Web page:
Women, people with disabilities and other vulnerable groups in rural areas need a dependable way of supporting themselves that provides security in times of crisis and emergency.
In rural areas, poverty is widespread and the potential for long-term self-sufficiency is very limited. It is important that everyone has a secure livelihood for their families, but this becomes more difficult in times of conflict, famine or natural disasters.
SCA supports people as they improve their livelihoods and build financial resilience by providing, for example, training and microloans to develop their own businesses.
The right to self-sufficiency is fundamental and encompasses every individual. SCA targets its efforts especially towards women and people with disabilities. These are groups that, because of values and ignorance, often live outside the community. Women are often excluded from the labour market and are therefore particularly vulnerable when they are responsible for household income.
Afghanistan has been rapidly urbanised over the past decade, but it is estimated that three quarters of the population live and make their livings in the countryside. Agriculture and animal husbandry are the main occupations. Wars and natural disasters have left deep scars in the rural areas. The infrastructure that once was, in the form of irrigation systems, has been destroyed so their ability to earn a living has deteriorated even more.
It is estimated that at least three million Afghans currently live with some form of disability. Half of these are of working age and are largely without any way of supporting themselves. If they also happen to be female, they are doubly discriminated against. Experience shows that the people with disabilities who still manage to support themselves often run their own business, such as small shops or have traditional jobs such as carpet weavers or seamstresses.
What did SCA do in 2015?
SCA supports rural people, with particular priority for women and people with disabilities, by strengthening their ability to support themselves and find sources of income.
Members of self-help groups save money together and lend it out for investments, including for private businesses. The ability to help support the family promotes economic and social status. It provides women who have dependents with more power over their lives and prevents discrimination against people with disabilities.
During the year, self-help groups collected in excess of 1 million afghani, which is the equivalent of about SEK 125 000. This may seem a modest sum, but the majority of people in the country live on less than SEK 8 per day. SCA also offers these groups interest-free loans for start-up businesses.
In 2015 SCA supported 221 self-help groups with more than 3 300 members through local development councils. SCA provides practical training in tailoring, poultry farming, vegetable farming, soap making and carpet weaving. Courses in business, computing, sales and marketing and methods for local democracy are also underway. In 2015 more than 550 people participated in such courses, more than half were women.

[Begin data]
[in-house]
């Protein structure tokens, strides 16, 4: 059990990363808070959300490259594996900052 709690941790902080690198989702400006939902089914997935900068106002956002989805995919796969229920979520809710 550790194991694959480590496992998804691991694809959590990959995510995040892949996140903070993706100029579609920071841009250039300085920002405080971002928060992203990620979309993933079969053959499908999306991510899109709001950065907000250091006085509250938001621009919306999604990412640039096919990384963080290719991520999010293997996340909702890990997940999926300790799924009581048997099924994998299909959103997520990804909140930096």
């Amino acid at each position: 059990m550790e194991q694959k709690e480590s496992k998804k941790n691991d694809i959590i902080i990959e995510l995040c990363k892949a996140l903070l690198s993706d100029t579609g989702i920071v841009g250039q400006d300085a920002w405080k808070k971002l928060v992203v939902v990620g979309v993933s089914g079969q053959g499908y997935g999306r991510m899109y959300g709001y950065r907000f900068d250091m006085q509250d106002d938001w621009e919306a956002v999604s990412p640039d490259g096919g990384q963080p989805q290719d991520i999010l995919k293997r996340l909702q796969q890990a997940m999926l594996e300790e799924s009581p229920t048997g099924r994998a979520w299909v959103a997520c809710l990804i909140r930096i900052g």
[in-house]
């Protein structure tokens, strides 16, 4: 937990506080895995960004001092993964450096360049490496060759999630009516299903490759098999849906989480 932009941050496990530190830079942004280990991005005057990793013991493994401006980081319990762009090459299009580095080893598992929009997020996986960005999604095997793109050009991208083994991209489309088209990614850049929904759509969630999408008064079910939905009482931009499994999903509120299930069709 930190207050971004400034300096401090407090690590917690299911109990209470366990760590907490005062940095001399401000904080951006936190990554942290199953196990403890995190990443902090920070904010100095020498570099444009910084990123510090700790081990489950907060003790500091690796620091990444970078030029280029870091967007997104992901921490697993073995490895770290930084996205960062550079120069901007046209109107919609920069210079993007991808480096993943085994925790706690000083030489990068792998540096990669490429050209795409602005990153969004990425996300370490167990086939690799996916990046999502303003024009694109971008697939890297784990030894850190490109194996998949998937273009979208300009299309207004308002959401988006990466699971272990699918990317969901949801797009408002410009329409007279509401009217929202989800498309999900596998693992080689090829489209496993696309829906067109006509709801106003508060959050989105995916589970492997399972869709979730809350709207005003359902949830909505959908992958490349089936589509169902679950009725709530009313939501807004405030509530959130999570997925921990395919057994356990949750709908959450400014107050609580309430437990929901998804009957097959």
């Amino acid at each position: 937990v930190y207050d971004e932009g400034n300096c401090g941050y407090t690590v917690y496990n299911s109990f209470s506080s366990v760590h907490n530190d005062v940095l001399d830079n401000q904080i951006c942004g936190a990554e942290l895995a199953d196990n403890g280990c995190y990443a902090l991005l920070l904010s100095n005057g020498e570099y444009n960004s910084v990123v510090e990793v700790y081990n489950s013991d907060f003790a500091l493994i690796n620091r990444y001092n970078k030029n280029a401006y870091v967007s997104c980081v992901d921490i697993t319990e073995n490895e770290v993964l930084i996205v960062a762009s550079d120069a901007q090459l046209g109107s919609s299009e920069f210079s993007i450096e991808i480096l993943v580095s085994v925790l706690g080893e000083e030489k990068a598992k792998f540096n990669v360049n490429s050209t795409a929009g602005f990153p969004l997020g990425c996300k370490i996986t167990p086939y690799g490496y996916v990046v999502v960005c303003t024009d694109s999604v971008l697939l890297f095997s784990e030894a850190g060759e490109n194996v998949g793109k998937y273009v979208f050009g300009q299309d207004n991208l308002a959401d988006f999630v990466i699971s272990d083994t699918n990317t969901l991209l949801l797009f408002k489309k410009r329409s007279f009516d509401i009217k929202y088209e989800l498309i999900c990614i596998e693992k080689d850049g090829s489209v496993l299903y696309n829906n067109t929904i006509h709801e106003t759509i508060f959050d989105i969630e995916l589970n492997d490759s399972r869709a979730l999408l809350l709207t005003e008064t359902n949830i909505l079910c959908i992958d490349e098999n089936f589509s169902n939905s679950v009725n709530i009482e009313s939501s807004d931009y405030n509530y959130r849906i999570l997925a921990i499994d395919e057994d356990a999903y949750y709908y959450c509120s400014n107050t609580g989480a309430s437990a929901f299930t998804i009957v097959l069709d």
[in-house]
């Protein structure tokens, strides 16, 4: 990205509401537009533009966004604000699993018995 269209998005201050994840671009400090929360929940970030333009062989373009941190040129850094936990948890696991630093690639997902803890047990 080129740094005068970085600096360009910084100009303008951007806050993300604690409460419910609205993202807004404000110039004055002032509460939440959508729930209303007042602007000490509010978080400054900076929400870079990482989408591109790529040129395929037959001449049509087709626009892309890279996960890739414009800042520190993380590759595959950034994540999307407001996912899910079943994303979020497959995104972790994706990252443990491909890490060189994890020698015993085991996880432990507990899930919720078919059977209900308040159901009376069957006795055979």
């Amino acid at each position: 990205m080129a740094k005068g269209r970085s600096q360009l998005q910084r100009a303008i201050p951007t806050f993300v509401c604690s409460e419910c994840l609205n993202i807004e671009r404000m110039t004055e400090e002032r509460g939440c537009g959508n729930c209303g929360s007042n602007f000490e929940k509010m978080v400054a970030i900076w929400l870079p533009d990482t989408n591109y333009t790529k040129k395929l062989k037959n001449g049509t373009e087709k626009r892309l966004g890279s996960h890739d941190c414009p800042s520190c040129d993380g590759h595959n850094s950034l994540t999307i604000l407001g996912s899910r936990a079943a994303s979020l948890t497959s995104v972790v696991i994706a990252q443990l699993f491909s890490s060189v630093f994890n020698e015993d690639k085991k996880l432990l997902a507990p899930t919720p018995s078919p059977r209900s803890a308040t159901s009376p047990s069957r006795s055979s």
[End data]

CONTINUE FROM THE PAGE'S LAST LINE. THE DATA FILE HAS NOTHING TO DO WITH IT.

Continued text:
In order to further strengthen the skills of self-help groups, in 2015 SCA began an exchange of knowledge programme between villages. Members of self-help groups visited other villages to see how they worked with e.g. microloans, accounting, management and business development. Linking the villages to each other turned out to be excellent for exchange of experience and creation of networks for trading.
Activities that cause change
Activities prioritised from a rights perspective have, in many cases, led to increased self-esteem for people with disabilities. After training and interest-free loans they often improve their ability to support themselves. In 2015, women and men with disabilities were able to start their own companies or expand existing operations. Examples of activities that started up during the year include beekeeping, carpet and bag manufacture and small shops.
SCA promotes networking and various forms of partnership for vulnerable groups in rural areas. One example is the network that was formed when 92 female tailors from Dehdadi in Balkh Province merged. The aim was to increase members' income by providing marketing and safeguarding quality and the purchase of good materials.
In 2015 a study was conducted on the impact of vocational education programmes and their effect on how many students actually improved their livelihoods. The study showed that 71% of those undergoing training had found jobs or started up their own businesses.
Challenges and problems
The greatest challenge for SCA during the year was the deteriorating security situation. Some activities have been postponed until 2016 although this was partially due to protracted negotiations between the Afghan authorities, which delayed efforts. Another reason was the Swedish krona's depreciation against the US dollar in 2015. This led to budget deficits and uncertainty about whether funding would be sufficient, and on to redesign of programmes. One result was that 45 savings and loan associations, representing 750 households, could not be established as planned and therefore could neither be trained nor granted loans. Work in this area is still a relatively new operational field for SCA.